Two of Humfrey’s Plutarch manuscripts are known now to survive. One is London: BL, MS. Harl. 3426, a set of translations by Leonardo Bruni, given to Oxford (UO3.97); the other Oxford: Magdalen College, MS. 37 (A), including renditions by the little-known (and less-loved) Antonio Pacini. This latter codex does not appear in Humfrey’s gifts to the University. Several other inventory entries attest to manuscripts that are now lost, like, for instance the mention of a Vita Pelopidae (UO3.100), which must be the translation produced by Humfrey’s secretary, Antonio Beccaria of Verona, and dedicated to Pietro del Monte (Pade, i, pp. 221 – 23 & ii, pp. 70 – 71). Another example occurs in the inventory of King’s College, Cambridge, probably made in 1457.
Here I should enter a caveat: as it is known that King’s asked for books owned by Humfrey on his death to be donated to the new college and as two surviving manuscripts from the King’s inventory (Cambridge: King’s College, MS. 27 and London: BL, MS. Harl. 1705) are, indeed, Humfrey books, it has sometimes been assumed that his library was given wholescale to King’s. This is demonstrably incorrect: probably only a small proportion of Humfrey’s collection reached Cambridge, as is shown by the fortunes of several of the prince’s other books; and only a proportion of the books listed in 1457 came to King’s from the chattels of the late duke of Gloucseter. But, having said all that, there is one lost book, formerly owned by King’s, that we can say for certain came from the duke’s palace of Greenwich. The entry reads ‘Vita Agidis et Cleomenis Lacedemoniorum regum…’ (UC29.154), which the modern editor, Peter Clarke, identifies as ‘Plutarch, Vita Agidis et Cleomenis, probably as tr. Antonio Beccaria (together with nine other of the lives)’. I think we should delete the word ‘probably’ , and the clause in parantheses.
The evidence Peter Clarke has in mind is a passage in a lively late-fifteenth-century eulogy of Vittorino da Feltre, schoolmaster to princes and to humanists like Beccaria. In it, the author, another of his pupils, Francesco Prendilacqua, takes the opporunity to praise Beccaria, and lists his works, which, he says, include translations of:
Vitas ex Plutarcho XI Romuli, Thesei, Solonis, Demetrii, Agidis, Cleomenis, Pelopidae, Coriolani, Alcibiadis, Timoleontis, Eumenis [F. Prendilacqua, De Vita Victorini Feltrensis Dialogus, ed. J. Morelli (Padua, 1774), pp. 66 – 67]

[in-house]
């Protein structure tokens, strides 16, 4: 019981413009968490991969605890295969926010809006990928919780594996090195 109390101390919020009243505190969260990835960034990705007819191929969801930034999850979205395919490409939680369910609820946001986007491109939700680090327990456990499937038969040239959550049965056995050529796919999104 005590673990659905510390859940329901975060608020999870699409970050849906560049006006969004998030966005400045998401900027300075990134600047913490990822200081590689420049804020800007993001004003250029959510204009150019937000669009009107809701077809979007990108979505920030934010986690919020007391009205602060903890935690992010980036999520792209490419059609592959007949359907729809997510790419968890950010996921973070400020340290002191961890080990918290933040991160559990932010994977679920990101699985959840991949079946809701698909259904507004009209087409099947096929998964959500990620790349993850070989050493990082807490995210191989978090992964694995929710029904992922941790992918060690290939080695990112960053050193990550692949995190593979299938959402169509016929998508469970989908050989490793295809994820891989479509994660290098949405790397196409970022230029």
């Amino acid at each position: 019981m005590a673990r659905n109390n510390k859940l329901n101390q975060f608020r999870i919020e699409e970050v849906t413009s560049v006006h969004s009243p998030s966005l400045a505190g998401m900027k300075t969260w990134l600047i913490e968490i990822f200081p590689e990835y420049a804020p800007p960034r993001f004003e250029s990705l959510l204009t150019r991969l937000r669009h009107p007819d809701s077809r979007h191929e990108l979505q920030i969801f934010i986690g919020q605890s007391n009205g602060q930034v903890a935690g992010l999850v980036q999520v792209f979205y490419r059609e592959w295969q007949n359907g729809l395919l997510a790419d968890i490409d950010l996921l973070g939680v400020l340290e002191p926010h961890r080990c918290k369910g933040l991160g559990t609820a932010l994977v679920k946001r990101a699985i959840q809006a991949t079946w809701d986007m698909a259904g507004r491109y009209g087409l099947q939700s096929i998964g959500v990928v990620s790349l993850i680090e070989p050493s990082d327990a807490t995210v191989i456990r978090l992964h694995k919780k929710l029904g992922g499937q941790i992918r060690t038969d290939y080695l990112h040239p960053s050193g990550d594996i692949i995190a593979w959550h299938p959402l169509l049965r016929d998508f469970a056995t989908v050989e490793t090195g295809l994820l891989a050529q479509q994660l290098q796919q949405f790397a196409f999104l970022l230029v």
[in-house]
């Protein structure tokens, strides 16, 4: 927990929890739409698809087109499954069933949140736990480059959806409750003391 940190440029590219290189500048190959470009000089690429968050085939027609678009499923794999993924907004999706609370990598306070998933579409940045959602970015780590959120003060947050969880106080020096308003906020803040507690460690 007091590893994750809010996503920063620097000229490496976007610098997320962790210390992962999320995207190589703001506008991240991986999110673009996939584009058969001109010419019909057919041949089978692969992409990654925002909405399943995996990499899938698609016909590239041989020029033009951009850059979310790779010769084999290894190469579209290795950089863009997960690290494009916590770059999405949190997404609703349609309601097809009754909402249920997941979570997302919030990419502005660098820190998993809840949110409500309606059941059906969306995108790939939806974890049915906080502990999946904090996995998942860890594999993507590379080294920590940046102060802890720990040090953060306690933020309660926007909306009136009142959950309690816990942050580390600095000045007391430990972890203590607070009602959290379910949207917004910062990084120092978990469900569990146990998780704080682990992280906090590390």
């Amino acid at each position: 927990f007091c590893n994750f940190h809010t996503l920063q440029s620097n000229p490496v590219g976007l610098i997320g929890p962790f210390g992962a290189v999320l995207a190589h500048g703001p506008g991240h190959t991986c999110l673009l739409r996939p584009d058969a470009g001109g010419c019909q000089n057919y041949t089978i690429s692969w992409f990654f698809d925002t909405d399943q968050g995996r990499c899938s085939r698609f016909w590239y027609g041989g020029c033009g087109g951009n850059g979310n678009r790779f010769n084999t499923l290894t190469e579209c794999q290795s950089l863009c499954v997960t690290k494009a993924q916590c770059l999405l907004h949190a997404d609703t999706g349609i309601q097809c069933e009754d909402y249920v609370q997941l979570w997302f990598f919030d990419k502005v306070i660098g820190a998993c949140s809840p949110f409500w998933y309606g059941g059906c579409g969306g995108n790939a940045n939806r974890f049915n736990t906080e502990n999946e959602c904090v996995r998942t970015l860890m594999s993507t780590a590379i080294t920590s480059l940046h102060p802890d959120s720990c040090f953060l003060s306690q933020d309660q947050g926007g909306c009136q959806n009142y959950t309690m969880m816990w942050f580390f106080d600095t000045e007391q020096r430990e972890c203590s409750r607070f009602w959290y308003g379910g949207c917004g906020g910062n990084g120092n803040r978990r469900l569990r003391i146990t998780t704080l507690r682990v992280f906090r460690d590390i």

This list has sometimes been considered suspect and, certainly, for some of these translations there is no independent evidence, but Beccaria certainly did, as we have already seen, put into Latin while in England the Pelopidas, as well as the Romulus (even though that version, even including the dedication to Humfrey, was cribbed from Giovanni Tortelli). As the only other known translation of the Agis & Cleomenes was made in the late 1450s, after the production of the King’s catalogue, we should give Prendilacqua credence and be confident that the entry refers to Beccaria’s translation.
However, we should not entertain the suggestion that the King’s manuscript included all of the humanist’s renditions of Plutarch. That is, in fact, an impossibilty, since two of Beccaria’s known renditions of Plutarch, the Alcibiades paired with the Coriolanus, were composed about a decade after the humanist had returned to his homeland [Pade, i, pp. 323 - 26]. Nor would this suggestion sit well with what we can surmise of Beccaria’s habits. We know a fair amount about how Antonio Beccaria worked, because we have some other of his translations, from St. Athanasius, in his holograph, in London: BL, MS. Royal. 5 F. II and Cambridge: King’s, MS. 27. You can know see Beccaria’s script on-line, thanks to the generosity of the British Library. The manuscript now in the Royal collection is formed of booklets and it appears that he presented the work to his master, Humfrey, section by section: he practised the rule of small gifts often, rather than outsize presents irregularly. In that case, the booklets were gathered together and presented as one volume to Oxford (UO3.21). But, in the case of his Plutarch versions, the evidence of the book-list would suggest that each Life was kept separately and appears as a separate entry.
I have talked of there being ‘some’ lives are in the 1444 Oxford book-list. I have mentioned two, for both of which Humfrey’s copy is lost: Pelopidas, and Romulus (UO3.105). Immediately following the second entry, there is another (UO3.106), one which has left scholars, including myself, scratching our heads. It refers to a ‘Vita Demetrii’ — but the only known translation of Plutarch’s life of Demetrius comes from the end of the 1450s. However — and here is the point of this intricate discussion — look at the list from Prendilacqua above: he states that his former class-mate at Vittorino’s school translated this very work. The explanation for the entry, then, is that it was another Plutarch Vita translated by Humfrey’s Veronese secretary, presented to the duke and given away by him only a few years later.